martes, 3 de diciembre de 2019

Bellini's Il Pirata in Teatro Real: meeting one of the most dazzling bel canto scores.

Madrid, December 1, 2019.

For the first time in its history, the Teatro Real is setting on its stage one of the most difficult and rare belcanto operas: Il Pirata, by Vincenzo Bellini. This opera is rarely performed because it requires singers able to cope with the difficulties of the score. Many tenors indeed, have been "afraid" of the difficult part of Gualtiero. In this occasion, for its premiere in this opera house, three casts featuring superstar, promising and accomplished singers are being scheduled in this demanding title. The theatre dedicated this run of performances to the late Montserrat Caballé, a legendary performer of the role of Imogene, and one of those great singers who helped to "resurrect" this opera and to set it in the repertoire again.

For these reasons, the expectations were high and in this performance a high number of seats were occupied. This production was premiered on November 30, with Javier Camarena and Sonya Yoncheva having a great success leading the first cast. This post is about the second cast, whose rendition wasn't behind the first one. 

Bellini's score is one of the heights of the bel canto music, because of its challenging score, with its difficult coloratura and required technique. In addition, the orchestration tries to convey the drama, like the strings in the duet between Imogene and Gualtiero or the elegiac, solemn orchestral introduction to the Imogene's Finale.

Emilio Sagi is the director of this production, and with the scenographer Daniel Bianco (both artistic directors, Sagi was at Teatro Real and Bianco in currently at Teatro de la Zarzuela) return to Teatro Real after their 2016 staging of I Puritani. Sagi has deprived the work from any realistic Sicilian medieval images and instead his Pirata is taking place in an oniric, psychological, magic and gothic world. To accentuate these characteristics, the production tends to some minimalism and Bianco's sets are mainly mirrors, sometimes the top one raises to show any idyllic winter landscapes.

When the curtain rises, images of storm and raging waves are projected in the mirrors to accentuate the initial thrill. The best moments of the production came in the final scenes of Gualtiero and Imogene. The mirrors dissappear, and a stone grave is put in the middle of the scene, and Gualtiero appears to be judged. the scene becomes grey lighted. When Gualtiero leaves, at the bottom Imogene is seen to carry a great curtain over her arms (a symbol of her grief), and as she walks into the grave of Ernesto, the big black curtain falls to accentuate the heavy burden of this tragedy which has made her insane. All the stage is dark, with the grave only illuminated. At the end, when she notices her beloved lover is dead, she falls into the scene desperately.

Maurizio Benini conducts the Teatro Real Orchestra. Known in this repertoire, his conducting started with an overture of average intensity. From the second act onwards, the orchestra got inspired, and specially at the end, with the woodwind section playing beautifully their parts in the orchestral interlude before the great final scene of Imogene. In addition, the volume of the orchestra respected the singers, never surpassing them.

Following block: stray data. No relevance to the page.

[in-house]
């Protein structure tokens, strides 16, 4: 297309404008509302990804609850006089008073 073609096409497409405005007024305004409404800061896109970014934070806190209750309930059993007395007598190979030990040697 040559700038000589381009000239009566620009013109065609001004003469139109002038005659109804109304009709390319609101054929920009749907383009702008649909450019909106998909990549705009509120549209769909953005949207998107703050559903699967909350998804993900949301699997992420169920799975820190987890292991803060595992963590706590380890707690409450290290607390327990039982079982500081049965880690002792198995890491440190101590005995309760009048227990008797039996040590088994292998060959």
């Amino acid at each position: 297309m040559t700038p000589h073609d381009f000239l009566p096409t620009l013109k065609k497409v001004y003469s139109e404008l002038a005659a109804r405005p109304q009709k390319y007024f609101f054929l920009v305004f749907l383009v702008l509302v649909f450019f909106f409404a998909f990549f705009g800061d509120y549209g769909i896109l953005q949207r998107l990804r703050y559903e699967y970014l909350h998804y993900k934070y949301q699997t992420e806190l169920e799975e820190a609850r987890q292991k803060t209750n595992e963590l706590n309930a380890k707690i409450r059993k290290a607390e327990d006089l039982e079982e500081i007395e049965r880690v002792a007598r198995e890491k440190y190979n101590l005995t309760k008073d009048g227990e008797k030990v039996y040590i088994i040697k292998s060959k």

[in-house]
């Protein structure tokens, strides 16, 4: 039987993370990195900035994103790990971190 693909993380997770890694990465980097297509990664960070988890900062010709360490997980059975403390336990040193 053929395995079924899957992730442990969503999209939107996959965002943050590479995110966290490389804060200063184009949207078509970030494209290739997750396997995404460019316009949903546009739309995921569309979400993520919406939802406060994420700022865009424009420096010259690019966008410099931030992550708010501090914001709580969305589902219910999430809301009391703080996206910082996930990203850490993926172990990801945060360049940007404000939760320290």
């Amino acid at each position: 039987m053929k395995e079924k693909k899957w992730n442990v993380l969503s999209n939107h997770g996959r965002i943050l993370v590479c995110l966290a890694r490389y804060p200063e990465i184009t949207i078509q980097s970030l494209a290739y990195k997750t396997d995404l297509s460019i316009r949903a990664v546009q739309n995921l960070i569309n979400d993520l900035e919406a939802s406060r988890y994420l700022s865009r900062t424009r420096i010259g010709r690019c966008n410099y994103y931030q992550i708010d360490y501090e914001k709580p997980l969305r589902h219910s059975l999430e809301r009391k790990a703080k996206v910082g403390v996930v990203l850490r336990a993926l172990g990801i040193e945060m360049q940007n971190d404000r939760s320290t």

The chorus were in their usual good level, specially in their opening number, succeeding at performing it with well singing and good acting and movements. Their final scene was sung with solemnity. The female chorus has to be mentioned, specially in the opening of Act 2.

While entering the room, I was surprised to find a little paper given alongside the programme, announcing that Celso Albelo, the scheduled tenor for that night was ill and was replaced by Giorgio Misseri. Would Misseri cope successfull with such a part? His voice is of a leggero tenor, but the high notes were a bit troubled. However, during the second act he sang better and reserved his voice for his final great scene, where he gave all notes correctly and sounded well.

The true protagonist of this performance was the soprano Yolanda Auyanet as an accomplished Imogene. She commands the style, the coloratura and sings beautifully. Her middle register has a seductive, dramatic timbre, as well as the low ones. Her high notes are generally good (a few ones need to refine just a bit), and she ended the first act with an amazing one. During the finale scene, she gave an unforgettable rendition, with great singing and intense sense of drama.

The baritone Simone Piazzola sang an Ernesto full of nobilty, with a nice voice. He sounded powerful in the first act and moving (as the villain realizes he is an unloved husband) in the second act.

The supporting roles were well served by the veteran lyric bass Felipe Bou singing a great Goffredo, the soprano María Miró as a delightfully sung Adele and Marin Yonchev with his nice tenor voice as Itulbo.

To perform this opera is always an event, and the second cast has succeeded in the terrible challenge of its score. And the audience applauded with enthusiasm after being conquered by the singers, musicians and Bellini. An opportunity not to be missed.

My reviews are not professional and express only my opinions. As a non English native speaker I apologise for any mistake.
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